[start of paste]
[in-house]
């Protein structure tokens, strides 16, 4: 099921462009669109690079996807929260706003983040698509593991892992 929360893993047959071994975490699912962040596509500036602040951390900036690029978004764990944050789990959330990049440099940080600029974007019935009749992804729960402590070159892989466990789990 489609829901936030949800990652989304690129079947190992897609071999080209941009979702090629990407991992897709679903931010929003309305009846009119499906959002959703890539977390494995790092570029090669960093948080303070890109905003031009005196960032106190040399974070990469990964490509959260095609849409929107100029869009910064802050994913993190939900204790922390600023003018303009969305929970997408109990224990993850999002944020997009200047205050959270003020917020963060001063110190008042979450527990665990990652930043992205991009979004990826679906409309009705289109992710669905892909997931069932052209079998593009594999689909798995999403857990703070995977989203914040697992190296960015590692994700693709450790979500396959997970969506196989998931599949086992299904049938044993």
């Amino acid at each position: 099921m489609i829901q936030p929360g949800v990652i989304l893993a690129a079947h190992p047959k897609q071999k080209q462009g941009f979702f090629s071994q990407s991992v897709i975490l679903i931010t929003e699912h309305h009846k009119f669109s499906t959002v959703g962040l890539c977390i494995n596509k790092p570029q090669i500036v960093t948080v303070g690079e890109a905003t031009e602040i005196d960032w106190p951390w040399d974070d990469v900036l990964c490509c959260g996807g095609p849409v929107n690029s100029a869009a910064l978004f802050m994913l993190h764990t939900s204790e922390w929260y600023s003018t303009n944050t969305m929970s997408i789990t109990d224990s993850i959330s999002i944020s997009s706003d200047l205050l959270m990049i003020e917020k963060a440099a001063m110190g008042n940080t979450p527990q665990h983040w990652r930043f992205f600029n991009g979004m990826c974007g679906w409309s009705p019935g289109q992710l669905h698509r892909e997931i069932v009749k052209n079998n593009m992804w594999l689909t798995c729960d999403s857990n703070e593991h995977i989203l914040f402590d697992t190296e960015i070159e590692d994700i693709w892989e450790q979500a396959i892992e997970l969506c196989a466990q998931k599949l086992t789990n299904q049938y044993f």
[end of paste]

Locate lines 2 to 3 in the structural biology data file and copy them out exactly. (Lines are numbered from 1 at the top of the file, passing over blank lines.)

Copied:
């Protein structure tokens, strides 16, 4: 099921462009669109690079996807929260706003983040698509593991892992 929360893993047959071994975490699912962040596509500036602040951390900036690029978004764990944050789990959330990049440099940080600029974007019935009749992804729960402590070159892989466990789990 489609829901936030949800990652989304690129079947190992897609071999080209941009979702090629990407991992897709679903931010929003309305009846009119499906959002959703890539977390494995790092570029090669960093948080303070890109905003031009005196960032106190040399974070990469990964490509959260095609849409929107100029869009910064802050994913993190939900204790922390600023003018303009969305929970997408109990224990993850999002944020997009200047205050959270003020917020963060001063110190008042979450527990665990990652930043992205991009979004990826679906409309009705289109992710669905892909997931069932052209079998593009594999689909798995999403857990703070995977989203914040697992190296960015590692994700693709450790979500396959997970969506196989998931599949086992299904049938044993």
């Amino acid at each position: 099921m489609i829901q936030p929360g949800v990652i989304l893993a690129a079947h190992p047959k897609q071999k080209q462009g941009f979702f090629s071994q990407s991992v897709i975490l679903i931010t929003e699912h309305h009846k009119f669109s499906t959002v959703g962040l890539c977390i494995n596509k790092p570029q090669i500036v960093t948080v303070g690079e890109a905003t031009e602040i005196d960032w106190p951390w040399d974070d990469v900036l990964c490509c959260g996807g095609p849409v929107n690029s100029a869009a910064l978004f802050m994913l993190h764990t939900s204790e922390w929260y600023s003018t303009n944050t969305m929970s997408i789990t109990d224990s993850i959330s999002i944020s997009s706003d200047l205050l959270m990049i003020e917020k963060a440099a001063m110190g008042n940080t979450p527990q665990h983040w990652r930043f992205f600029n991009g979004m990826c974007g679906w409309s009705p019935g289109q992710l669905h698509r892909e997931i069932v009749k052209n079998n593009m992804w594999l689909t798995c729960d999403s857990n703070e593991h995977i989203l914040f402590d697992t190296e960015i070159e590692d994700i693709w892989e450790q979500a396959i892992e997970l969506c196989a466990q998931k599949l086992t789990n299904q049938y044993f």